[As a small caveat to all of this, keep in mind that the show was picked up in early August last year and only aired four episodes premiering in April of this year, so from a technical point of view, the show’s cancellation isn’t a major surprise simply given the timing of the pick-up and the premiere, the promotional push behind the show, or the show’s ratings. Nevertheless, this is sure to have an effect on the flow of business.]
Imagine having your back cut open, part of your spine removed, a stabilizing device that resembles a mini oil rig mounted on your back, the outer membrane of your spinal cord sliced open and experimental stem cells injected into it -- all for the advancement of science because it's not expected to benefit you.
Atlanta, Georgia — Imagine having your back cut open, part of your spine removed, a stabilizing device that resembles a mini oil rig mounted on your back, the outer membrane of your spinal cord sliced open and experimental stem cells injected into it — all for the advancement of science because it’s not expected to benefit you.
John Cornick, 51, did just that earlier this month as part of a groundbreaking clinical trial.
Almost a year ago, Cornick was told he had ALS — better known as Lou Gehrig’s disease. The diagnosis left him “fairly devastated,” he says.
He knew the prospects were grim because there is no cure.
But John wasn’t giving up so quickly, nor was his wife, Gina.
“I knew he was a fighter from the beginning and he really wanted to do something,” Gina Cornick says. She found information about a clinical trial on online and immediately signed him up, even though she had no idea where it was being held.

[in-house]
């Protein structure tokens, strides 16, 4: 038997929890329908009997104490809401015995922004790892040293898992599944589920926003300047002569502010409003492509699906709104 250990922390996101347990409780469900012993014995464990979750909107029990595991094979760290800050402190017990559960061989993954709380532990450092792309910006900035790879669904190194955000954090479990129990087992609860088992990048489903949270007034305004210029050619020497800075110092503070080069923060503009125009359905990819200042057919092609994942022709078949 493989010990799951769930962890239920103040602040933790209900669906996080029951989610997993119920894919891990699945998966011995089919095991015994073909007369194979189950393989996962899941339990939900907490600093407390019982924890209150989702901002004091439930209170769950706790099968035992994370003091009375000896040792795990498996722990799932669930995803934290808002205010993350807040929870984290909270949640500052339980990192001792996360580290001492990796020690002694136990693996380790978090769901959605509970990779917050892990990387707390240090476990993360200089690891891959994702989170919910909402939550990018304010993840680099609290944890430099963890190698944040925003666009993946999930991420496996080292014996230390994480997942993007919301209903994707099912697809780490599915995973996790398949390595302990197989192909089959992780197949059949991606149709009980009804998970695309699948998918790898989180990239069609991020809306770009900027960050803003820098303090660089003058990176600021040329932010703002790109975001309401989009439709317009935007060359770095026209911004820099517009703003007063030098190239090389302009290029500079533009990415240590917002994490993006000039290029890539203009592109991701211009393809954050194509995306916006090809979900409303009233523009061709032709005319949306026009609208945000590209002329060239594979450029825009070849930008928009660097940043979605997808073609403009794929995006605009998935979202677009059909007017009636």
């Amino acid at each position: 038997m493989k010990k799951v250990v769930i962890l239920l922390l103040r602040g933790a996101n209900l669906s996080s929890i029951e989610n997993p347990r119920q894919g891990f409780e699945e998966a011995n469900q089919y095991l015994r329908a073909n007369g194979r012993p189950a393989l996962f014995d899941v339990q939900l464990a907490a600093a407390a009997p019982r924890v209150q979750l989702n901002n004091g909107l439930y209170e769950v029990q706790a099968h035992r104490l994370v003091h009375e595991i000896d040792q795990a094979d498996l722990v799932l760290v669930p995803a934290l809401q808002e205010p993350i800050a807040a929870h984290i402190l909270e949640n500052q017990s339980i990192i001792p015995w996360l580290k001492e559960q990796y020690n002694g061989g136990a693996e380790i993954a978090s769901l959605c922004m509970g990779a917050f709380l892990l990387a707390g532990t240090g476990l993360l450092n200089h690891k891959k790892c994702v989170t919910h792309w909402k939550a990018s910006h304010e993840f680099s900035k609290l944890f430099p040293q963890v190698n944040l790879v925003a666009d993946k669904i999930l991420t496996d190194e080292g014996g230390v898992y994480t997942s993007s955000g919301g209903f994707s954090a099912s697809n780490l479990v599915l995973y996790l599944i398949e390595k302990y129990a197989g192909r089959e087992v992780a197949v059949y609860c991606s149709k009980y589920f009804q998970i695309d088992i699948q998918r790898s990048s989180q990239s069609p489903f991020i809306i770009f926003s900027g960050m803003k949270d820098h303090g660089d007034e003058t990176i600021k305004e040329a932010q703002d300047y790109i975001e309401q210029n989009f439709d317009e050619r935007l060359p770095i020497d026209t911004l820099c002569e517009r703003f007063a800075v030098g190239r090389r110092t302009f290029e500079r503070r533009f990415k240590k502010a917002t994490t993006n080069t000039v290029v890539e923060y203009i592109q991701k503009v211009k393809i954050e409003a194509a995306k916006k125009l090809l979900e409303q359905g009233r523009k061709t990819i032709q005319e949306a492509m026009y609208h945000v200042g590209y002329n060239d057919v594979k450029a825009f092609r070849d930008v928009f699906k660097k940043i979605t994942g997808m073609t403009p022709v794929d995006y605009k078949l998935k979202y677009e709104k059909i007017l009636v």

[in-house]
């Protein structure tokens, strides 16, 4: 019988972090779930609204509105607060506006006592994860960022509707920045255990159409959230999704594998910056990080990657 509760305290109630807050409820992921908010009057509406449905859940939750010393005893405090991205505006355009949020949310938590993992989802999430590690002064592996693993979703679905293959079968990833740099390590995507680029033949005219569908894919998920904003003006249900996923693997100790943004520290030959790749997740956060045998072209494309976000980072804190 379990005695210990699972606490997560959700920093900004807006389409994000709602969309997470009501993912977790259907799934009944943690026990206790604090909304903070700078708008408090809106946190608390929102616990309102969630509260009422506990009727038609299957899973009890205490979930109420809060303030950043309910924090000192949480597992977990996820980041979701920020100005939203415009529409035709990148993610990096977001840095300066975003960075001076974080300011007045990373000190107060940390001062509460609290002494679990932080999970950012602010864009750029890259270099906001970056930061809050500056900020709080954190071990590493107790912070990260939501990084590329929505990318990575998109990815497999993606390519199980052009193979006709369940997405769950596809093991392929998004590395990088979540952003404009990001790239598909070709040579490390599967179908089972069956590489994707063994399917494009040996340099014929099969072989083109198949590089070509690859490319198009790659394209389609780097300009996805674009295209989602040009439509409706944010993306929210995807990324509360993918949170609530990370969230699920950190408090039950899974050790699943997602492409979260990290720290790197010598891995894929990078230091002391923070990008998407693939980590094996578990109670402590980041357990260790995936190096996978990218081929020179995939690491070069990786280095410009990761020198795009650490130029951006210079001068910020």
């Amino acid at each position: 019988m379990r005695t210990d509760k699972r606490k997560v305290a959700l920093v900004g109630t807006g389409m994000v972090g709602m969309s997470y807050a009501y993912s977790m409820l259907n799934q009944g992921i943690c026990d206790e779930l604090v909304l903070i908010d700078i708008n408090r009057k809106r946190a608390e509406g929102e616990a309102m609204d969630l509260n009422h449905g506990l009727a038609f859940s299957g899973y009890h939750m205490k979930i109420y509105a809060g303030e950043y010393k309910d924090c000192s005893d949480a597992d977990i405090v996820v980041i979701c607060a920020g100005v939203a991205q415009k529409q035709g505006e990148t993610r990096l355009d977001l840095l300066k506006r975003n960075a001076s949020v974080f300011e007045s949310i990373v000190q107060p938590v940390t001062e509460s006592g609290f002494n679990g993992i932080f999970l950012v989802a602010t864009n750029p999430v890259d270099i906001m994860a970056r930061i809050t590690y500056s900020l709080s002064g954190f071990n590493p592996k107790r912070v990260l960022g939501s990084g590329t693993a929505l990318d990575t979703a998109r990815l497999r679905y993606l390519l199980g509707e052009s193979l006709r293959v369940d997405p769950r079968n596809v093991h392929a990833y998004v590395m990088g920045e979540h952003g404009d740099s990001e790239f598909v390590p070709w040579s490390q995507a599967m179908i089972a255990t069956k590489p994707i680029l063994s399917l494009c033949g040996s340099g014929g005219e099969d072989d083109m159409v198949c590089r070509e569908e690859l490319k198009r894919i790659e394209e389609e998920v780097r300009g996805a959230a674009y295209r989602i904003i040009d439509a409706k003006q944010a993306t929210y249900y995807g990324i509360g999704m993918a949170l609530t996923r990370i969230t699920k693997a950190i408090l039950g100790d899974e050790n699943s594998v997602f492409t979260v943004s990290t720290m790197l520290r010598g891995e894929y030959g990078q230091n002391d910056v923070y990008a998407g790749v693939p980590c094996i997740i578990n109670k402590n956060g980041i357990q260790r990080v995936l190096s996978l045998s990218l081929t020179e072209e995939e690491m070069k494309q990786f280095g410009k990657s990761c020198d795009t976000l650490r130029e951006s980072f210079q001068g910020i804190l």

ALS destroys the nerve cells in the brain and spine which control muscle movement. When the brain can no longer tell muscles to move, they eventually die, depriving the patient of the ability to move arms and legs and eventually breathe.
The goal of this phase 1 trial is to determine whether fetal stem cells can safely be injected into the spinal cord. Ultimately, researchers hope to show that these cells may slow or halt the progression of the fatal disease.
But for now, the only goal is establishing safety.
The Cornicks live in North Carolina, just a few hours from Atlanta, Georgia’s Emory University, the site of the trial. It is the first FDA-approved clinical trial to inject fetal stem cells directly into the spinal cord of an adult.
Dr. Jonathan Glass, director of Emory’s ALS center, is overseeing the trial. Cornick and two previous patients in the trial are heroes, says Glass, because at this point, the trial will likely produce only information, not results.
“In reality what do these patients have? Time, families and their life and we’re putting all of these at risk,” says Glass.
Dr. Lucie Bruijn, science director of the ALS Association, says the progress being made in this clinical trial is exciting. “We’ve been able to move it forward … from animal testing now into actual patients.” The treatment had not been tried in humans before.
Glass hopes this trial will lead to a new form of treatment for people with ALS. “We’re testing multiple things: We’re testing the safety of the surgery; we’re testing the cells; we’re testing immunosuppressants[because scientists do not know whether the body will reject the cells].” They are also testing how well Cornick handles this major surgical procedure, says Glass.
“After we’re finished with the first 12 or 18 patients we will know whether this is surgery that patients can tolerate.”
As he was prepped for surgery, Cornick was hopeful but realistic. “Well, of course you’d like to get up and walk … but I know that’s not going to happen.”